What’s known about the history of the two DSs

Barn finds are fun. I love to imagine the stories of the people who owned the cars and what the world looked like at the time of their glory in the 60s and 70s. Here’s what we know about Henry’s two DSs:

The white 1967 DS Pallas was built in Citroën’s Quai de Javel factory in Paris, France, likely in July or August 1966, according to the serial number. It was likely shipped out of the port city of Le Havre to New York. The U.S.-required sealed beam headlights were unavailable in France and installed along with accessories (seat belts, radios, and air conditioning) by U.S. Citroën Cars Corporation. As an aside, making the Citroëns compliant with U.S. regulations at the time was quite a commitment with the D-Series and Ami6 vehicles being were fairly straightforward but the 2CV, however, required a bit more work, and the Mehari even more. The white DS would have been transported to Texas where it, according to the book in the car, was sold in February 1968, so 18 months after production. For February 1968, records show that three ID19 and one DS21 Pallas were sold by Lee Huckaby Motors in Dallas, Texas. Hence there’s a good chance that the DS21 is the one that is now with Henry. The story of the car is then largely unknown until Bob bought it in 1984 while on duty at Dyess Air Force Base, Texas. An early career service man, he was not looking to purchase another car, as he already owned the first DS23 to be seen in the United States that he had brought home from Europe. A coworker spotted the 1967 DS at a dealership in Abilene. A haggling ensued over several days concluding in a $2,000 finance deal. A few issues needed attention on the car. It turned out that someone had put Castor Oil (heavy and sticky!) instead of DOT3 hydraulic fluid in the suspension system so that had to be flushed and all spheres rebuilt. Later, the head gasket had to be changed (done in Bob’s apartment complex parking lot in North Dakota!), and then the clutch and pressure plate were replaced. Finally, he installed the drivetrain from another car that had died because of rust. Bob parked the white DS for good when he, in error, replaced the DOT3 fluid in the hydraulic system with DOT5 silicone fluid, which caused the steering rack hemorrhaging, and soon after all hydraulic fluid was gone!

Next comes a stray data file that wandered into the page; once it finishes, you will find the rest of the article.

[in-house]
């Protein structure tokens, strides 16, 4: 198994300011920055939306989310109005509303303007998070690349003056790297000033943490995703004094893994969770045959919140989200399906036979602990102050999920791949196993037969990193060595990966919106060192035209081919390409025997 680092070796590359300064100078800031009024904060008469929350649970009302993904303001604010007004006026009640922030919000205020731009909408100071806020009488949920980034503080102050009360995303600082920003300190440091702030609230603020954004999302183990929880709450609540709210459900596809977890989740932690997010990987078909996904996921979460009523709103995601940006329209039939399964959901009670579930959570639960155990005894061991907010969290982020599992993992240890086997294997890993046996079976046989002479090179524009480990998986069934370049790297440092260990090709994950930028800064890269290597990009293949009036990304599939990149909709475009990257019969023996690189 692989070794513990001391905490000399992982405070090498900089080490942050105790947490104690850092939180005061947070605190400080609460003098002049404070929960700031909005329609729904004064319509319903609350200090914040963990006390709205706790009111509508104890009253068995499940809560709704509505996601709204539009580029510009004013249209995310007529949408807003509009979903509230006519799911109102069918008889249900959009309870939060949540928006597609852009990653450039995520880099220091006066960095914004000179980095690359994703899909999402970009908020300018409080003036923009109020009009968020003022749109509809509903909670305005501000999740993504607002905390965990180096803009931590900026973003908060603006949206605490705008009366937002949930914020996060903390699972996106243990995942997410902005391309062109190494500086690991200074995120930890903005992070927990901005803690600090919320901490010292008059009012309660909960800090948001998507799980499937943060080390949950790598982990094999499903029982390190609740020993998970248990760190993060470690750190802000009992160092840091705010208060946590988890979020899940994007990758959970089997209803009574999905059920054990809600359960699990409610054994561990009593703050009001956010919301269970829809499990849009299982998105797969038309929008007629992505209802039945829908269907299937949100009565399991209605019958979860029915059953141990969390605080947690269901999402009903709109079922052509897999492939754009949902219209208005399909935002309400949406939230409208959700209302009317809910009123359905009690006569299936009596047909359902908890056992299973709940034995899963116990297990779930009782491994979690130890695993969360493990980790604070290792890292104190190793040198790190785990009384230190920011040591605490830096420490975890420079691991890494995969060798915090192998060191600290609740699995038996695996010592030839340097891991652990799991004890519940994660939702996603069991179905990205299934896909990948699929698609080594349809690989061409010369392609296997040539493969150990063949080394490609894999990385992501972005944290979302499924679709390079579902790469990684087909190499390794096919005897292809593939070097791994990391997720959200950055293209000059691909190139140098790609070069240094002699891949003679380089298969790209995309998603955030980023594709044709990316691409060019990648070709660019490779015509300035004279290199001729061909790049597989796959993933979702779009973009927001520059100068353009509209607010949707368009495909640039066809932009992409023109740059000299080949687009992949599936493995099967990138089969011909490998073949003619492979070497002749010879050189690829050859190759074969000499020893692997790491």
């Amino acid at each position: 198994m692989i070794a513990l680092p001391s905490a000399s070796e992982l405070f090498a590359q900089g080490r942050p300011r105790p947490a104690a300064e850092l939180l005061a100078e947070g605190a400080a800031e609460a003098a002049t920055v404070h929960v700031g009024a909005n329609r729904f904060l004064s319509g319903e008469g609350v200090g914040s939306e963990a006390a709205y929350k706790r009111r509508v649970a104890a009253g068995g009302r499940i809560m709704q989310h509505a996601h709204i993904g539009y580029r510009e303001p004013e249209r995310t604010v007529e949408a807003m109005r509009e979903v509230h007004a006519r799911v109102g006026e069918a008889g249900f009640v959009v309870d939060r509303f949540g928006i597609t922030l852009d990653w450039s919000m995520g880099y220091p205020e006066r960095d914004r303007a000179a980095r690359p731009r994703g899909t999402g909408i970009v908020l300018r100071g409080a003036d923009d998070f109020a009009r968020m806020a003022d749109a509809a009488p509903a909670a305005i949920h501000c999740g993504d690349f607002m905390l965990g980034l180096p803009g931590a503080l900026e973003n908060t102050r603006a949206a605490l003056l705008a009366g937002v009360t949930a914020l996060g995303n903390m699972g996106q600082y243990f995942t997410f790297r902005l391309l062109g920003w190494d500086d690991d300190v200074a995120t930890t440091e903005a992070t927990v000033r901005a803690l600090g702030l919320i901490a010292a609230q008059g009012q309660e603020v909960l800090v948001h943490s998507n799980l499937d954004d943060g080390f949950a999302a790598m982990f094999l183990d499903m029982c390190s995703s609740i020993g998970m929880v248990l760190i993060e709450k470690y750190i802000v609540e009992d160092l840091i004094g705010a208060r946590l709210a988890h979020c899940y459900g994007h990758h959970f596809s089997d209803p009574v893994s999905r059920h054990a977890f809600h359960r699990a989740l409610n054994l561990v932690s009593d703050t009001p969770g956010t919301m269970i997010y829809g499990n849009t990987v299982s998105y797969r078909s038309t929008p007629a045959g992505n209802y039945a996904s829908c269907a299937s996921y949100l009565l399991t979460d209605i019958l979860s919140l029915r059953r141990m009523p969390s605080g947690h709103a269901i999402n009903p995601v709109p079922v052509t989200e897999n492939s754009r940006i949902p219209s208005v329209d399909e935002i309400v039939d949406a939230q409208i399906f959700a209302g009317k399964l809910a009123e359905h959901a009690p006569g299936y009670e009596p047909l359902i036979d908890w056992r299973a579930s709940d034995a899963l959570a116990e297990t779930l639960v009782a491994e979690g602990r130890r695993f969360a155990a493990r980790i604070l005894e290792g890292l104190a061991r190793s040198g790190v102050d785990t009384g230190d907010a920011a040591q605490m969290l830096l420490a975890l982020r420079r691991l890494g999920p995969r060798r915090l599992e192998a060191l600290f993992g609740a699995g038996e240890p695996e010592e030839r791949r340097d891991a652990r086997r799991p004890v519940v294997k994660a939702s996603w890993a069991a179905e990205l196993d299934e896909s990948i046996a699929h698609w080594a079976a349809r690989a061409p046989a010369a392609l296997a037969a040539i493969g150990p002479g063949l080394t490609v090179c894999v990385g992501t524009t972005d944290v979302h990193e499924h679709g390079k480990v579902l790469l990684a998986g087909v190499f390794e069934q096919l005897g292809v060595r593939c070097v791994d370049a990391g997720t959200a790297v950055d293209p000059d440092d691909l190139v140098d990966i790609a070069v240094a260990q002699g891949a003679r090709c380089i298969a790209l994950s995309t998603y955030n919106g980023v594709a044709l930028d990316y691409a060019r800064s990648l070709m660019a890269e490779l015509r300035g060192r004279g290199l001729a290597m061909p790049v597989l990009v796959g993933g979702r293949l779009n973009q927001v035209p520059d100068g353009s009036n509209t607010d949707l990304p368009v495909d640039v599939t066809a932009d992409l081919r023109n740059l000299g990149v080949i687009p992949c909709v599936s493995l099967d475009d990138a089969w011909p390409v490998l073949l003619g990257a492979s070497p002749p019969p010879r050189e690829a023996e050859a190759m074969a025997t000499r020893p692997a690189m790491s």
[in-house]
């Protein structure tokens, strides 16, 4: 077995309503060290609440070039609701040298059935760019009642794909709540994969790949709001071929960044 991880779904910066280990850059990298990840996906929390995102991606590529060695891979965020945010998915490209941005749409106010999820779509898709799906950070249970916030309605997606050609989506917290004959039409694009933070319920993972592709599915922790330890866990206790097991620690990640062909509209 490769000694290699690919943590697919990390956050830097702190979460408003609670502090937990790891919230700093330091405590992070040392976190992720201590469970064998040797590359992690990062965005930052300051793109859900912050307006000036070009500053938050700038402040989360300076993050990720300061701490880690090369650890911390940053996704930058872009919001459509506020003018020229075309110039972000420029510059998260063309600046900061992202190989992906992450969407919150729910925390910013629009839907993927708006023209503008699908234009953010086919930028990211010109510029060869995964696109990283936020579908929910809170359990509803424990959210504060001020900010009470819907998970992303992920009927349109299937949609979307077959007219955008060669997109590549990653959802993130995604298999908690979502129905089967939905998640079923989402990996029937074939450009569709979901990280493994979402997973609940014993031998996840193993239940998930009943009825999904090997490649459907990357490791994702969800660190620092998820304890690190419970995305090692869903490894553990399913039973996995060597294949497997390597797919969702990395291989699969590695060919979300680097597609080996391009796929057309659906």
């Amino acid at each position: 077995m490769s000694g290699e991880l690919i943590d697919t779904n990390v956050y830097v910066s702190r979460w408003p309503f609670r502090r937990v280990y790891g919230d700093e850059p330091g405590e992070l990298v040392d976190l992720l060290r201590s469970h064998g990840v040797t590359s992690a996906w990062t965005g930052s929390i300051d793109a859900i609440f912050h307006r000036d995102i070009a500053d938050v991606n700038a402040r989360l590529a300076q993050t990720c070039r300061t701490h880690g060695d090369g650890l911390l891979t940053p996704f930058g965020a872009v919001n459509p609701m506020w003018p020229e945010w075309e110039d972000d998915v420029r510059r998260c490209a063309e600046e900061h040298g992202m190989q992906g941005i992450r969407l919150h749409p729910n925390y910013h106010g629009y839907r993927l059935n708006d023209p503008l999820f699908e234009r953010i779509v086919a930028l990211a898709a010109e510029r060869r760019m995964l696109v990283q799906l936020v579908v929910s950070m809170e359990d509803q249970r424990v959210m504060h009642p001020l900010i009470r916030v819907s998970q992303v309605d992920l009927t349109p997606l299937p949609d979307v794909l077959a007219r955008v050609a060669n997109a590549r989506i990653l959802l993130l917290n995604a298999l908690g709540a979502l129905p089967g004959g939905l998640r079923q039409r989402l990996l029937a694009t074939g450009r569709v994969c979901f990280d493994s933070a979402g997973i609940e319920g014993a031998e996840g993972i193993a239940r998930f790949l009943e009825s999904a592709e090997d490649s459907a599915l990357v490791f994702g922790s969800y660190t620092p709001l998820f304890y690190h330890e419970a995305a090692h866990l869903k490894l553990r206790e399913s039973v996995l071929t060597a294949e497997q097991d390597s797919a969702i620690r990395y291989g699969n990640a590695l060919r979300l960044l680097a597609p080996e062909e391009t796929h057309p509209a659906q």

Regarding the red 1974 DS Pallas, there is not much history known, except that the European spec car had been owned by the French embassy in Washington, D.C. (thus the flag post on the right-front fender). It was originally an injected DS, but someone removed all the injection parts and installed a carburetor. Bob bought it in 1989, and due to a lack of resources, the restoration never got started.

So, what’s next?

Well, we’ll have to see. The white 1967 DS Pallas is taking a rest in Maryland until Henry will be repurposing the many parts that have been saved from the cars. The chassis of the red 1974 DS Pallas will be assessed, engine re-looked at, and with some luck, it could be made to drive!

To be continued!

Thank you to Henry, Bob Robinson, Richard Bonfond, and Gert Bue Larsen who contributed to this story.